Does the American manufacturing sector show an increase or are these jobs based on the fluctuation of the retail system or the increase of freelance companies wherein the self employed have decided to go it without the capital base they need because there are no other options? And if so, how much of this is going to last? I had a discussion with my late father-in-law back in the late 80s about the surge of service sector jobs without an agricultural or manufacturing base to support them.

Right now, through the Quantitative Easing, the Fed is creating money without wealth. The created money will possibly create some employment in the financial sector—until the next bubble bursts. Without real wealth creation, reduction of unemployment is temporary at best.

To butcher a saying from Abraham Lincoln, “You cannot fool all the people all the time, but you can possibly fool a plurality through election day.”

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Citizenship, Education, Free Society

Debate – Lincoln’s “investments”

(c) 2012 Earl L. Haehl Permission is given to use this article in whole as long as credit is given. Book rights are reserved.

The debate coach watched the Debate while I, knowing that it would upset me—as in the past—refrained. I did catch a brief answer by the President speaking about government involvement in which he praised Lincoln for establishing the National Academy of Science, subsidizing the transcontinental railroad and establishing Land Grant Colleges.

OBAMA: But as Abraham Lincoln understood, there are also some things we do better together. So, in the middle of the Civil War, Abraham Lincoln said, let’s help to finance the Transcontinental Railroad, let’s start the National Academy of Sciences, let’s start land grant colleges, because we want to give these gateways of opportunity for all Americans, because if all Americans are getting opportunity, we’re all going to be better off.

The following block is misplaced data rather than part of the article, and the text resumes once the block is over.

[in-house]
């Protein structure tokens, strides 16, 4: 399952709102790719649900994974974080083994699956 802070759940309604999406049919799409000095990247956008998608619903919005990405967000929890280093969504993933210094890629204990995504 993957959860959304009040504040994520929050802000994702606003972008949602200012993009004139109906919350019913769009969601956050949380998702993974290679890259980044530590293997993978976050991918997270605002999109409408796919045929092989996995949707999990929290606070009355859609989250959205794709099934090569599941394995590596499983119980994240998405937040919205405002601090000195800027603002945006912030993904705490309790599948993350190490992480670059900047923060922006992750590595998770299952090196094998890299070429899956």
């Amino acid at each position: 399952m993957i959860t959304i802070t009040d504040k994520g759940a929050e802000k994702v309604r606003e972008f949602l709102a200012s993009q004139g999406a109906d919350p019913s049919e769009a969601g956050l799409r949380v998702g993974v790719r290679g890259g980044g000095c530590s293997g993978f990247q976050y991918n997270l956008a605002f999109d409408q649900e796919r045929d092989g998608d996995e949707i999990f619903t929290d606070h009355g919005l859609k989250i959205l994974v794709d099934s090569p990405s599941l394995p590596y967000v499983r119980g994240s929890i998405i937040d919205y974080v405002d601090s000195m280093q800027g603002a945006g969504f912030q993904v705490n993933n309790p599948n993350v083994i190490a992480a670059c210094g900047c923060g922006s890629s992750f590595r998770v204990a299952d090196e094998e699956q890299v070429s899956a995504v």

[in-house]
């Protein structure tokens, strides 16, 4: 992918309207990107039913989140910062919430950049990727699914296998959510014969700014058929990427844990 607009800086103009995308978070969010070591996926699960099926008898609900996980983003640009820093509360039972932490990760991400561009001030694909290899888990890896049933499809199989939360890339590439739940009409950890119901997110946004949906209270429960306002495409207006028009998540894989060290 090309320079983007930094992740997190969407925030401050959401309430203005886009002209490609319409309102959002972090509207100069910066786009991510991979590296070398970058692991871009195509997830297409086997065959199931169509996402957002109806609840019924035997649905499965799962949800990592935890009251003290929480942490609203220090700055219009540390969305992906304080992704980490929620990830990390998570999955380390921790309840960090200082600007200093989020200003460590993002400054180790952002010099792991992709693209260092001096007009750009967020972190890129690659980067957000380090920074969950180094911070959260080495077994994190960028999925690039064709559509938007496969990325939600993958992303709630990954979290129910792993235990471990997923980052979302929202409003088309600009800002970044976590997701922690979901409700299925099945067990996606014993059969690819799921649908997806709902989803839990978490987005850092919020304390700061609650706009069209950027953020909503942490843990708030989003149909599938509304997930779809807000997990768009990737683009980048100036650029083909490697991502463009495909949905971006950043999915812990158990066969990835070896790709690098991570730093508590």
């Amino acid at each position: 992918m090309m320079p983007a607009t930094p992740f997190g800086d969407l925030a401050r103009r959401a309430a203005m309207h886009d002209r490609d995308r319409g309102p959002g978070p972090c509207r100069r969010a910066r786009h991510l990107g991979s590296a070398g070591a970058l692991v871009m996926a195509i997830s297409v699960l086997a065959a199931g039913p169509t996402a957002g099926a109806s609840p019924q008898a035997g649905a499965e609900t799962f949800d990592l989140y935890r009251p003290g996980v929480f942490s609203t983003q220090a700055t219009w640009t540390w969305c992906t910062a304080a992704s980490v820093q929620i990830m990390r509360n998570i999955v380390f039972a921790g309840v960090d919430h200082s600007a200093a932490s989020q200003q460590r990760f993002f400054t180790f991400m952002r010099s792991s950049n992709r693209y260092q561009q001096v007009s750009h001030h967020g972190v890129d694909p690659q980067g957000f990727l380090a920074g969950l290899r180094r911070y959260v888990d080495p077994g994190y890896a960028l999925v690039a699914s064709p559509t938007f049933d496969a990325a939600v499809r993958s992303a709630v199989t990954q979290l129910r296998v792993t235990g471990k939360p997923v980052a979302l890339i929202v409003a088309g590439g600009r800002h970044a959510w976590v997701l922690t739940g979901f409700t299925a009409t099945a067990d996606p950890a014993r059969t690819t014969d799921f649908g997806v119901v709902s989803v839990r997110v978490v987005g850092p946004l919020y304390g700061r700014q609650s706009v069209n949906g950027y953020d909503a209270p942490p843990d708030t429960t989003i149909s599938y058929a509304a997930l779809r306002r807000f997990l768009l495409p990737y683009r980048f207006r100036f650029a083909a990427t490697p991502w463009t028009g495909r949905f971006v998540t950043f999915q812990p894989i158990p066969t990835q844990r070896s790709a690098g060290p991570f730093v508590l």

The Academy (National Academy of Sciences) was chartered by Congress in 1863. Lincoln signed the charter on March 3 and the Academy was organized on April 22 of that year. (Note here that Earth Day was proclaimed on April 22, 1970.) The NAS in a private organization that holds a charter—much like the Boy Scouts—but does not receive federal funds.

The transcontinental railroad had no greater lobbyist than Abraham Lincoln who had drawn a line on a map with Grenville Dodge in 1858 to mark the route. (The War Department had surveyed four possible routes and recommended one from New Orleans to Los Angeles. The State Department had made the Gadsden Purchase in 1853 to facilitate this route which would have been built in far less time. Lincoln and Dodge drew a line on a map.) Lincoln had also purchased land in Council Bluffs, Iowa, as an investment. The Pacific Railroad Acts of 1862 and 1864 established a funding mechanism of 30 year bonds and extensive land grants.

They federal government “owned” millions of acres from the Louisiana Purchase aka “Bonaparte’s Big Flip.” These lands were, in 1862, surplus and therefore expendable. The companies sold much of the land to acquire capital. The railroads were required to reimburse the government for the bonds and there was some default. The bonds and land grants paid about two-thirds of the costs and it was still necessary to raise private investment. (Note: Brigham Young was a serious investor of Union Pacific.)

Lincoln did have a setback in that his Illinois-Central railroad was not chosen, but rather Congress created the Union Pacific and Central Pacific.

One of the ideas that gave rise to the use of land grants was the Morrill Act. The Illinois Legislature had passed a resolution trying to get federal assistance for states to promote agricultural and mechanical education. Sen Lyman Trumbull recruited Rep Justin Smith Morrill to introduce the act which was vetoed by James Buchanan. In 1861 the act was re-introduced with the addition of training in military tactics. Added to the fact that this act and the Homestead Act were necessary to passage of the Transcontinental Railroad Act of 1862, Lincoln signed the Morrill Act.

The funding mechanism is that the States would sell the lands and use the funds to finance the schools. Again, like the National Academy of Sciences, no expenditure was made of federal funds.